Monday, February 4, 2019

Reliable places to find information for your speeches

At Presentation Guru on January 22, 2019 there was a brief, useful article by Rakiah Oneeb titled The Most Reliable Places to Find Credible Data, which may be of interest to Toastmasters. It is good as far as it goes, but it doesn’t go far enough. (For another viewpoint, look at Andrew Dlugan’s Six Minutes article from June 11, 2018 on How to Research Your Speech Topic).

Her first four sentences say:
“As a presenter, one of the worst things that can happen during your presentation is not you forgetting to mention an important stat/data, but someone from the audience disputing the authenticity of that data.

Not only will it embarrass you, it will blow your credibility out of the water. So, when it comes to presenting, there isn’t a greater faux pax (sic) you could commit.

Even if you are an expert in your field, your presentation will need to cite other credible information either to compound on your findings or convincingly compare them to the other.  

Rakiah discussed five (really six) places where she claimed you could find reliable information for any subject:



3] Directory of Open Access Journals (DOAJ)

4] a) Google Scholar and b) Microsoft Academic Search

5] Expert Interviews

Unless you are already very experienced at searching (like I am), I would suggest you should start by interviewing a reference librarian at your friendly local public library. Ask her both about books and which of their databases you can best use for finding information to put in your presentation. 

Rakiah suggests that you access EBSCO databases from a public or university library that uses it. EBSCO currently is what the Idaho Commission for Libraries, via LiLI, supplies for our public libraries. Idaho taxpayers individually may be poor, but collectedly we are powerful. (Other states use other suppliers like Gale).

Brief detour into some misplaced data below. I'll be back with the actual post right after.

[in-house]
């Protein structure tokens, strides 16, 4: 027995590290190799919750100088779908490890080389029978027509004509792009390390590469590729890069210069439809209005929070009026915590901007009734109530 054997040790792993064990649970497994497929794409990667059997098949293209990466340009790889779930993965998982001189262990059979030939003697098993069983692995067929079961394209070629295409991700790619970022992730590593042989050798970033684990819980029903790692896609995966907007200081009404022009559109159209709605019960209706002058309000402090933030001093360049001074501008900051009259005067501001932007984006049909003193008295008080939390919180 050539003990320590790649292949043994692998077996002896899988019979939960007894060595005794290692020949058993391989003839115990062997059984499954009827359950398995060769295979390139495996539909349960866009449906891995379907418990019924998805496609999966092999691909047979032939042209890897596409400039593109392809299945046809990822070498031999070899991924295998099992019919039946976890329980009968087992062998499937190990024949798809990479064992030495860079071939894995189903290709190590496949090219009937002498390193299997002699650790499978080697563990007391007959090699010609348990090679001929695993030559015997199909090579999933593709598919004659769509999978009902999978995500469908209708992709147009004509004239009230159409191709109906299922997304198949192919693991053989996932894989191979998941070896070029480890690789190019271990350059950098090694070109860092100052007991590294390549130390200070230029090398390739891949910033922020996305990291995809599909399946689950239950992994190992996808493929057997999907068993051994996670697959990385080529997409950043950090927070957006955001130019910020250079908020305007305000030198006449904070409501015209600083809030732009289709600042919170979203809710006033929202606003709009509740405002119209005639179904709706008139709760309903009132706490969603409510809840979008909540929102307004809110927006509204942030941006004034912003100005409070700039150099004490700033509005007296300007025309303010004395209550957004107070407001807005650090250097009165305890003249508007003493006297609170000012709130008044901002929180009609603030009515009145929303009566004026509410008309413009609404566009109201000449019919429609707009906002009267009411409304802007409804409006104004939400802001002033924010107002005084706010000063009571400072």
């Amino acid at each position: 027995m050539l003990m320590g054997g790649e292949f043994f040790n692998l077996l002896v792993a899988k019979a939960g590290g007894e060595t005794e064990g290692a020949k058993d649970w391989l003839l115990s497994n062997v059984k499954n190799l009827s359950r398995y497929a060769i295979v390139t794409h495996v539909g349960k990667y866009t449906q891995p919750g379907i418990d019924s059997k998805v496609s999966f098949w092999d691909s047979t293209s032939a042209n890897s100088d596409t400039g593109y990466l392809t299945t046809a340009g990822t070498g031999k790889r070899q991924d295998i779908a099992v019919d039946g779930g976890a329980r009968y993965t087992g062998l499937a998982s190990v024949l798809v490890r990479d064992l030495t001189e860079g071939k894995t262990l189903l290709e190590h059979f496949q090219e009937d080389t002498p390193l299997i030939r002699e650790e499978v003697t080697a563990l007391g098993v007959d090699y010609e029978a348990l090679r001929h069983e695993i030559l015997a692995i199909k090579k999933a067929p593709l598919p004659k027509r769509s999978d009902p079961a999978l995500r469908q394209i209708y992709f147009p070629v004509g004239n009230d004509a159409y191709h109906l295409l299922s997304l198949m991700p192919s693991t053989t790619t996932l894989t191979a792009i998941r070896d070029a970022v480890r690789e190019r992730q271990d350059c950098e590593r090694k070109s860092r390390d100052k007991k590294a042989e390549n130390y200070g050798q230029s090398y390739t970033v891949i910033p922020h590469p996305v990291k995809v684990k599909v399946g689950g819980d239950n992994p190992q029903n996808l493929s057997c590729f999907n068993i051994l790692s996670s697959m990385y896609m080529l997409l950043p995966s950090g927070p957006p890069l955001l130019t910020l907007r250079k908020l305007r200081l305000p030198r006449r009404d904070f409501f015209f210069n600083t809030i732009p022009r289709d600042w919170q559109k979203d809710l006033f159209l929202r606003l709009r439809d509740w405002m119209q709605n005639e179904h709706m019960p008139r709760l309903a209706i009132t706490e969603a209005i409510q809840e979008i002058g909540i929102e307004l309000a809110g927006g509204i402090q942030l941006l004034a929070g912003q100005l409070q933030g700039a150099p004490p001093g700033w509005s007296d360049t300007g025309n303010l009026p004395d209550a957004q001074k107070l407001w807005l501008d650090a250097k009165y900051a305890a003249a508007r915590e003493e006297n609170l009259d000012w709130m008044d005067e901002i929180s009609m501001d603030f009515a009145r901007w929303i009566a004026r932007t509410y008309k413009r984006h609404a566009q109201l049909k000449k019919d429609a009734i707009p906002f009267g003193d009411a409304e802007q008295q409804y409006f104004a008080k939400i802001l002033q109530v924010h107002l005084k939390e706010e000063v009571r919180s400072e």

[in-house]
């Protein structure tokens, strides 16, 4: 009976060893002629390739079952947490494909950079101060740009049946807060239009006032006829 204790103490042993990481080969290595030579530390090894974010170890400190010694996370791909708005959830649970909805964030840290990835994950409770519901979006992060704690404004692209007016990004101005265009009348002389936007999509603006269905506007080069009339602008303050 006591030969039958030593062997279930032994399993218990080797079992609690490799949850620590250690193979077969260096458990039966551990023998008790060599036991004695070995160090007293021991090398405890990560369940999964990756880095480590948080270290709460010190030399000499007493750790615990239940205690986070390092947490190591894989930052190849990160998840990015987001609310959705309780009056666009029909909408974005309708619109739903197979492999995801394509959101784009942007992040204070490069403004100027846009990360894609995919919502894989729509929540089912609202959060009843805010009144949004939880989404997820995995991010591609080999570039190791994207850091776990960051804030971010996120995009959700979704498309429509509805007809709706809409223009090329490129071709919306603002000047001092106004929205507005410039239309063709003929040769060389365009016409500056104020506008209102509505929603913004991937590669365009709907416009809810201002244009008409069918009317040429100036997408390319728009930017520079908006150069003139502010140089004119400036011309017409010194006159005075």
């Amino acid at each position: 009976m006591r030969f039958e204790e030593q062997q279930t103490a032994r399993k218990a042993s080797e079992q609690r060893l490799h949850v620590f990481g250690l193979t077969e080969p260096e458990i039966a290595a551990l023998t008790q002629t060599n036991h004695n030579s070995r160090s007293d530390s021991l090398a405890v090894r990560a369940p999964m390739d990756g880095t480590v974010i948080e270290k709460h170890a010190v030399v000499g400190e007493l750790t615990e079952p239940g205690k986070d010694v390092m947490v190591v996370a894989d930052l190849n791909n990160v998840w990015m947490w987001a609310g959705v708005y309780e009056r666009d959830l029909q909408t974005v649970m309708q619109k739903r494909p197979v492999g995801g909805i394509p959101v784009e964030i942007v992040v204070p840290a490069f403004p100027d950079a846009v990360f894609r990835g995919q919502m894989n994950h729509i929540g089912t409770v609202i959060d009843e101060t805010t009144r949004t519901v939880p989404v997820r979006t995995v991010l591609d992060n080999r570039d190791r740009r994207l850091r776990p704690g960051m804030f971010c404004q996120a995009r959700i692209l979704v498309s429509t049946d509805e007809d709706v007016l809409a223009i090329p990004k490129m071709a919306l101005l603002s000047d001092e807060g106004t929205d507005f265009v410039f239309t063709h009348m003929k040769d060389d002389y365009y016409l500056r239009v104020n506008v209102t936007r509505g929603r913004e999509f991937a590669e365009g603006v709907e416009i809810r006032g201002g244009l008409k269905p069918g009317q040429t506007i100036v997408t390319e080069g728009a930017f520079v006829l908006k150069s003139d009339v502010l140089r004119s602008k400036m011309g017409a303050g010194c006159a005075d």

EBSCO is extremely useful, but their basic search is a blunt tool - like trying to cut a raw carrot with a butter knife. Their advanced search is way more powerful. I usually start looking for magazine articles in three EBSCO databases – MasterFILE Premier, Business Source Premier, and Academic Search Premier.

On February 24, 2015 I blogged about How to do a better job of speech research than the average Toastmaster (by using your friendly local public and state university libraries). I discussed EBSCO there. But I never use Directory of Open Access Journals (DOAJ), Google Scholar, or Microsoft Academic Search. I don’t often use JSTOR since I have to go to the library at Boise State University and use one of their public terminals in order to access it.

Under their under Articles and Databases tab a web page at the Boise State University Library lists these seven preferred places to look:

Academic Search Premier (from EBSCO)

ProQuest Central


Web of Science

Google Scholar

CQ Researcher

Gale Virtual Reference

Only three of them match Rakiah’s list. CQ Researcher provides in-depth reports on today’s issues. Similarly, on January 17, 2019 I blogged about Two library databases and a web site for exploring both sides of controversial issues. Web of Science is very useful for both engineering and science.

Rakiah did not mention WorldCat, which is the planetary card catalog of libraries from OCLC. Back on February 28, 2012 I blogged about 40.5 years of WorldCat – a great tool for digging up books, magazine articles, etc.

The U.S. National Library of Medicine (NLM) has wonderful resources, like Medline Plus (trusted health information for you). A great source from them is PubMed Central which has a free full-text archive of over 5 million articles. They also have the PubMed database with 29 million citations of article titles and abstracts.

The Presentation Guru article ended with a section on evaluating your sources, and linked to an article about the CRAAP test. CRAAP is an acronym for Currency, Relevance, Authority, Accuracy, and Purpose. On August 7, 2017 I blogged about that topic in a post titled Spotting fake news and finding reliable information for speeches. My post discussed two examples of unreliable information.
The carrot and butter knife were adapted from images at the National Cancer Institute.  

1 comment:

Cleon said...

What a great and most useful article Dr. Garber. Thank you again.